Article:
Most observers expected the Alabama Public Library Service to formally disaffiliate from the controversial American Library Association, last week. In fact, Gov. Kay Ivey called for the state’s libraries to disaffiliate from the national organization. And, last month, Director Nancy Pack acquiesced to the governor.
However, last Thursday, the public libraries postponed the vote to disaffiliate from the ALA.
The ALA is a 150-year-old librarian professional development organization that has come under fire from conservative policymakers and activists throughout the state who say the association’s values are inconsistent with Alabama’s values.
“Rather than supporting Alabama families, out-of-state library groups like the American Library Association appear to be making the situation worse,” Ivey wrote.
“The ALA’s ‘Library Bill of Rights’ – which the Alabama Public Library Service has adopted as its own – says that a person’s library use should not be abridged because of ‘age.’ Not to be misunderstood, the ALA’s website regarding youth access to library resources clarifies that ‘like adults, children and teens have the right to find the information they choose,’ so libraries must not ‘discriminate’ based on ‘age.’”
Conservative groups, including Eagle Forum and Moms for Liberty, have attacked the ALA for its insistence that libraries purchase controversial books that promote the LGBTQ+ agenda — many of them targeting children.
The ALA has also been accused of “Marxism” and open hostility to religion. It’s also a principle of the ALA that parents have no right to review the records of books, movies, and periodicals that their child checks out. Parents groups argue this interferes with their rights to parent their child.
“The question here is – should taxpayer funding be used to buy books and put them in the children’s section with material that contains sexually explicit material that is definitely inappropriate for children to be viewing?” Alabama Republican Party Chairman and library board member John Wahl told Yellowhammer News’ Yaffee recently.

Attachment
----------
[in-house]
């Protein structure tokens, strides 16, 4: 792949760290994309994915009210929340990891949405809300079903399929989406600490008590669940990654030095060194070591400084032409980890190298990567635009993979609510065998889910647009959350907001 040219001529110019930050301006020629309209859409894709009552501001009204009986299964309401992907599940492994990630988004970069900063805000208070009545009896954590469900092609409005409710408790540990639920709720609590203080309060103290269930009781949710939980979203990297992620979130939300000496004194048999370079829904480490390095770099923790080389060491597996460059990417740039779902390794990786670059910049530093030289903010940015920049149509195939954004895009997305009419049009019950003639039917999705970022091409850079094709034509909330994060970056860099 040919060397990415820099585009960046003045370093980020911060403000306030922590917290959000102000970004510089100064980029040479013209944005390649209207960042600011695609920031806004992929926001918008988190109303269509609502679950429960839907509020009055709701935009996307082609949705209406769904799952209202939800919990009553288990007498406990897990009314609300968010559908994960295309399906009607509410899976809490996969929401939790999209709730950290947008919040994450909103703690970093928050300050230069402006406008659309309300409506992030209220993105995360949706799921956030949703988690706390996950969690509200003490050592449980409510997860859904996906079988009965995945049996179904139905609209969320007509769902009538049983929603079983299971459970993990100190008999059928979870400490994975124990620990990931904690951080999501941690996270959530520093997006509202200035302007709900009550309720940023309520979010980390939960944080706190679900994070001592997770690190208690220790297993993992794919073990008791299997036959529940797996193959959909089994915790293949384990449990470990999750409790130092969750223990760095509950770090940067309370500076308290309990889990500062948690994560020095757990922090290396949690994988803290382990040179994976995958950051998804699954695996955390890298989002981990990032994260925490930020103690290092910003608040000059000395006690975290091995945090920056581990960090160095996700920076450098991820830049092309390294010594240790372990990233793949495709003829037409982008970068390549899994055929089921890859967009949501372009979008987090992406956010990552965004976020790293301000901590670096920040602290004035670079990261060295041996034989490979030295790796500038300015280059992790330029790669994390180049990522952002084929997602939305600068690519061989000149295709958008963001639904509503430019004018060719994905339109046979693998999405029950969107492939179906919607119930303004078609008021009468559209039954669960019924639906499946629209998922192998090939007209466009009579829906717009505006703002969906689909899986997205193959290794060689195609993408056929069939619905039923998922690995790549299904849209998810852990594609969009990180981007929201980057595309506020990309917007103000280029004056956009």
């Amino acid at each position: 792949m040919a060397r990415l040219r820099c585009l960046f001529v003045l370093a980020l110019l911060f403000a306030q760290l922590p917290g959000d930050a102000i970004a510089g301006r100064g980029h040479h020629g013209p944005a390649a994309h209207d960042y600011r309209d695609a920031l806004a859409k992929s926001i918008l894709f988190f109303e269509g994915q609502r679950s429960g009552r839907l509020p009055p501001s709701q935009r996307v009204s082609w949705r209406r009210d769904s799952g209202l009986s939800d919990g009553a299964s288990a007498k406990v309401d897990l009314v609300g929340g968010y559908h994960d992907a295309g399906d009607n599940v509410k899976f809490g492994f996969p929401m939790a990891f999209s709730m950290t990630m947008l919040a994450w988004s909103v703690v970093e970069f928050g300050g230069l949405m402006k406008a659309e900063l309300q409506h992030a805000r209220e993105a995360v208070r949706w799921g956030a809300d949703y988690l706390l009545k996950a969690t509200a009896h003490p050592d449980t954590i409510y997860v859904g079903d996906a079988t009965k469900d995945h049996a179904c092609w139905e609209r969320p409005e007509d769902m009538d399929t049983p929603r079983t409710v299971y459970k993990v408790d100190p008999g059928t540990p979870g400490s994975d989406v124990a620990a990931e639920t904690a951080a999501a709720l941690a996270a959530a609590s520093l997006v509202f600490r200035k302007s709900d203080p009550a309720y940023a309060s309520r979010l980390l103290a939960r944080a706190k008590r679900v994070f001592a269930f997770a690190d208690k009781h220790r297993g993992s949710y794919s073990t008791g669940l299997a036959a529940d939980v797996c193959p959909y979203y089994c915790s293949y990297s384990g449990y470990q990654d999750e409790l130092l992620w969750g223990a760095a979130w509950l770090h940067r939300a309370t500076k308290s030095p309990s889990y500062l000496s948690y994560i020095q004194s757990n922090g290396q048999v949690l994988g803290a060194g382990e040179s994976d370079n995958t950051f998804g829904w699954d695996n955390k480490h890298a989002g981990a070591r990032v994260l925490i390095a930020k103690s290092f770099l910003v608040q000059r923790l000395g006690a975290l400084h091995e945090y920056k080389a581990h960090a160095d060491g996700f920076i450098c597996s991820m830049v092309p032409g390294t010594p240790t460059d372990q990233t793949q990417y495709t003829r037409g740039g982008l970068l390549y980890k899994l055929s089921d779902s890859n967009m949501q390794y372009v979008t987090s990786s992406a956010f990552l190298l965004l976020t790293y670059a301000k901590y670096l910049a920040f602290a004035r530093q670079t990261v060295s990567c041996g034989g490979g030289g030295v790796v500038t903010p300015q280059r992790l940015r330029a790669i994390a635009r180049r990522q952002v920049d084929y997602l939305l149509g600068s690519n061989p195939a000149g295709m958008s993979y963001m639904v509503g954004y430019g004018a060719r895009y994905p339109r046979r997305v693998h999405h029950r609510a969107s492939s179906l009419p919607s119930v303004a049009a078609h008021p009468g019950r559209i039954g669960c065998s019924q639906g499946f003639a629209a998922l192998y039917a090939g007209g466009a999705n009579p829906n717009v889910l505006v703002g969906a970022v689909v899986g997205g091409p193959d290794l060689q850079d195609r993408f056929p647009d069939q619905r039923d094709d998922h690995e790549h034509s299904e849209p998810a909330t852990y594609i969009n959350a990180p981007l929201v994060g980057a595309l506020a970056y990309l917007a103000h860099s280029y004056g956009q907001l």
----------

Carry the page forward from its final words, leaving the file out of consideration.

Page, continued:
“Literally the head of the American Library Association is an open Marxist who has said she wants to turn libraries, our local libraries, into places of queerness and Marxism instead of democracy. For me that’s incredibly concerning. Marxism goes directly against everything that America stands for.”
Instead of pulling out of the ALA, as was expected, the public libraries voted to study how pulling out of the ALA would impact them. The vote won’t come until March at the earliest.
Liberal groups claim that pulling out of the ALA would take away training resources away from the local libraries. They also argue that conservative groups are attempting to censor the libraries.
Conservative groups have recently found objectionable books, including some that were sexually explicit, at libraries in children’s sections – including the Foley, Ozark, and Prattville public libraries.
“Parents should be confident that the materials available in children’s sections are, in fact, suitable for children,” Ivey wrote to Pack. “And children should have the freedom to wander freely in a children’s section without being exposed to harmful materials.”
“We do have a duty as a culture, but especially of us who are on the state library board, we have a duty to protect our children and we need to be honest about it,” Wahl said. “There is inappropriate stuff in our libraries. There are people who want to stick their heads in the sand and say there’s not, but there is inappropriate material.”
A former librarian told Yellowhammer News that the only way inappropriate books get into a library is if the librarian makes the decision to add those books to the library.
“Managing their collection” is a large part of what librarians do, the former librarian said. If there are books in the library discussing children transitioning to another gender or exploring sexual feelings for persons of the same gender or promoting Marxism or claiming that America was founded on racism and oppression or promoting atheism, then someone at that library made a decision to add those books to that library’s collection, the former librarian argues.
And if those books are prominently displayed in the children’s section of the library — that is also a conscious decision made by local librarians.
Legislation could be introduced in the 2024 Alabama legislative session, which begins in February, to make the decision to disaffiliate from the ALA for them.
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